American Sports on European Central Time

2014_Expat Alley_European Central Time

For American expats living in Europe, the two greatest sporting weekends of the year are: 1) the divisional NFL playoffs and 2) the first weekend of the NCAA basketball tournament. Yes, every four years the World Cup overrides everything, but that is a different sporting animal altogether. For the purpose of this blog, let’s stick to sporting events that take place on American soil and involve American sports teams. So back to the NFL divisional playoffs and the NCAA basketball tournament’s rounds of 64 and 32. What do they have in common? These weekends feature good teams competing in high stakes games that begin at or around 1:00 pm Eastern Time. In other words, these are the only meaningful games that can be watched in their entirety from a sofa in Europe. [**The Super Bowl is the big exception. Check back next week for an expat Super Bowl feature**]

There is one important qualification to the statement above: unless you are an insomniac or do not wish to maintain a regular sleep cycle. Over the past three years, I have run into plenty of these types of European-based fanatics of American sports. There was the German taxi driver who watched every major league baseball game he could find or the chef who’s every Monday morning was devoted to the San Francisco 49ers. I once met a Penn State Nittany Lion fan, but I think that had more to do with her friends’ loyalties rather than her own. Dirk Nowitzi gets plenty of press here in Germany but almost no live coverage. If you want to watch live American sports without ruining your sleep, games that begin between 1:00 and 3:00 Eastern are the only option. Even then, it can get a little dicey. I only caught 30 minutes of last weekend’s Broncos-Patriots game (3:30 Eastern start) before the threat of a Zombie Monday called me away.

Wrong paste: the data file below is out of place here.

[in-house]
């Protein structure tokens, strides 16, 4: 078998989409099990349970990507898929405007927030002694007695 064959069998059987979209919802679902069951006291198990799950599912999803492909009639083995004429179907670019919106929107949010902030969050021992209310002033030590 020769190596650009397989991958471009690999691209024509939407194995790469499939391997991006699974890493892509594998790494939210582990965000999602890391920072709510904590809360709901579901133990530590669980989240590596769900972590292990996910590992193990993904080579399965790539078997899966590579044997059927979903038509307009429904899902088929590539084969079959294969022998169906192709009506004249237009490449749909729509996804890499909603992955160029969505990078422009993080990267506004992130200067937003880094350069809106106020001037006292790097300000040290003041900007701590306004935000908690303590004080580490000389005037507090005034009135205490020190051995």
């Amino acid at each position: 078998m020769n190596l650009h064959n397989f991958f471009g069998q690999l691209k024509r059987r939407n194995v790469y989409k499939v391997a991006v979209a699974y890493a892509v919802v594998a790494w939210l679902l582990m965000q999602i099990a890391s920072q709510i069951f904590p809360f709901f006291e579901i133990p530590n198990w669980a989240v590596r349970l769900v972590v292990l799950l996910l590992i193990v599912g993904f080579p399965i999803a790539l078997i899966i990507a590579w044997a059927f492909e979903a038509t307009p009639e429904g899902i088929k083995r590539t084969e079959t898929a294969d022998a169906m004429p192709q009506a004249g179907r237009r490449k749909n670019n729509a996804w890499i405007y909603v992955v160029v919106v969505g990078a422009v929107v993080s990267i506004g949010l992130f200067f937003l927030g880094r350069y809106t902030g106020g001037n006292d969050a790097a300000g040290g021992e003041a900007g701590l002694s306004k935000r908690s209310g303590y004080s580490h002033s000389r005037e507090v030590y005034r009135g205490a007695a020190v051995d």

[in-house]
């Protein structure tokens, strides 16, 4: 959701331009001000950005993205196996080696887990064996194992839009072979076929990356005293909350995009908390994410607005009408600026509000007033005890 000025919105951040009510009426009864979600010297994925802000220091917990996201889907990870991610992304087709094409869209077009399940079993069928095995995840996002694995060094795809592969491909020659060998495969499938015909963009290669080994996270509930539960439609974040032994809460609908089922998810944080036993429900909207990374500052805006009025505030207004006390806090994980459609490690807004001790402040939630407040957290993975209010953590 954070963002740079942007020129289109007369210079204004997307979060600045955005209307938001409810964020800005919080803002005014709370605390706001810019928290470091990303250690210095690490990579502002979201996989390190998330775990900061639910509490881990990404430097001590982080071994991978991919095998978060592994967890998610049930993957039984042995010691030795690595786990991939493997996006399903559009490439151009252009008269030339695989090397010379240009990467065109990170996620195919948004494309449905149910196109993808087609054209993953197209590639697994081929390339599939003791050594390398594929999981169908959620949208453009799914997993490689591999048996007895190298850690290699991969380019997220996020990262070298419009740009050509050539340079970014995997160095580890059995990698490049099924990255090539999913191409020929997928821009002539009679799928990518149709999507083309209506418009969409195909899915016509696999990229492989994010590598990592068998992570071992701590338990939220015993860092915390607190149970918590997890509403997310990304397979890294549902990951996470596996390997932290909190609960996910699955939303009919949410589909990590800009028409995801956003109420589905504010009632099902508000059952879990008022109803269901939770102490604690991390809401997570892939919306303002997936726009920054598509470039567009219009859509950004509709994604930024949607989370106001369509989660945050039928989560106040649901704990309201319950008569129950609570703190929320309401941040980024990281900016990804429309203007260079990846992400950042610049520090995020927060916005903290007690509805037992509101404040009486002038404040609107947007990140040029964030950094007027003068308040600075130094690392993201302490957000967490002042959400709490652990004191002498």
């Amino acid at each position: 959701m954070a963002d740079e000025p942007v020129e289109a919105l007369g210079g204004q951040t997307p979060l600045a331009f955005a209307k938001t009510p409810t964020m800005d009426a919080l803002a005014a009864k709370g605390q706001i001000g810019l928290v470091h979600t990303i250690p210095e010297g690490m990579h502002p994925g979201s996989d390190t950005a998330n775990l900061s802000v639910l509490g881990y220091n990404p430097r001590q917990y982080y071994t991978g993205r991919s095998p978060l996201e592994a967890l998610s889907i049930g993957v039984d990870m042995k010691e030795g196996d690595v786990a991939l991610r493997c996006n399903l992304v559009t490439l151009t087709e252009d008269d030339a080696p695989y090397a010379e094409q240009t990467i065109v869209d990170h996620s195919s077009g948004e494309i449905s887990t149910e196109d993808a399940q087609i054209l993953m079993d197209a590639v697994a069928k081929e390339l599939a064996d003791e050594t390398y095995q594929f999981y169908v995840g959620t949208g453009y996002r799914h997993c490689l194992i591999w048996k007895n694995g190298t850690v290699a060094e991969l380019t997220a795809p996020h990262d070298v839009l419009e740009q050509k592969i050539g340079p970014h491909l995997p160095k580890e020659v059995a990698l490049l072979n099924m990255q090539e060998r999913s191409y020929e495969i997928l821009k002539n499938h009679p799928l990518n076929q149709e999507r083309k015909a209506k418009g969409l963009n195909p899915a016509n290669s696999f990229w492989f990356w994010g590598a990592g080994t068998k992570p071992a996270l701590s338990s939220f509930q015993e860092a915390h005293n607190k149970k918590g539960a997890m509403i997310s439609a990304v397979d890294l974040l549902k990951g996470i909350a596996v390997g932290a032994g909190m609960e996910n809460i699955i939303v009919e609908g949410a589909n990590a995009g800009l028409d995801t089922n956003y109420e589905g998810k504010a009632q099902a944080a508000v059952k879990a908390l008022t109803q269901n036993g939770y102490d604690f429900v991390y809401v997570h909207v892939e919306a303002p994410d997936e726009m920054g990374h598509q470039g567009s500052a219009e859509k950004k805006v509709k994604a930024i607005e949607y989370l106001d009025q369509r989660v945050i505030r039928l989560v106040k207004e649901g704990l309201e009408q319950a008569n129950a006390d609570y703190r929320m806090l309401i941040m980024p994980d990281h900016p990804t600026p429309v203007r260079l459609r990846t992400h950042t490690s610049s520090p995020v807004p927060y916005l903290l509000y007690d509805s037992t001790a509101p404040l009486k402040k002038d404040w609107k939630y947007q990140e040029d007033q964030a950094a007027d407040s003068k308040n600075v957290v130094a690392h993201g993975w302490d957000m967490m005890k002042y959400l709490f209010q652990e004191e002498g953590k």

American sports fans who spend their lives on Central European Time must continually contend with a +6 hour time difference with U.S. Eastern Time. Perhaps some expat West Coasters at +10 can, if they wake up reasonably early, catch the ends of their teams’ games. There’s also the option to use some type of DVR or watch replays on Eurosport or Sport 1 US, but unless you’re prepared to disconnect yourself from the internet, to not check the scores or read your friends’ posts on Facebook, the suspense just isn’t there. I suspect this is why ESPN America was discontinued in Europe. They just couldn’t match the live events to their viewership.

Why only these two weekends? There are plenty of other American-based sporting events that begin around 1:00 pm Eastern. College football games; the early slate of NFL action; the occasional NCAA basketball game, but most of these feature teams not at the top of their respective leagues and fanbases that still seem half asleep. In this sense, this makes it a little easier to be an Iowa Hawkeyes fan. They regularly play at the non-featured time of 12:00 pm Central. This is the curse of the college football fan living in Europe: the worse your team plays, the more likely it is you’ll be able to watch their games live.

That is why the NFL divisional playoffs and NCAA rounds of 64 and 32 are so great. That is why I’m sad that the NFL playoffs are nearly over but excited that the NCAAs are yet to come. These two weekends offer a chance to be surprised, to watch events unfold as they happen, to hang out with friends over food and drinks (okay, over dinner rather than lunch) and to be in the midst of the greatest thing about live sports: the Spannung auf dem Couch.

 

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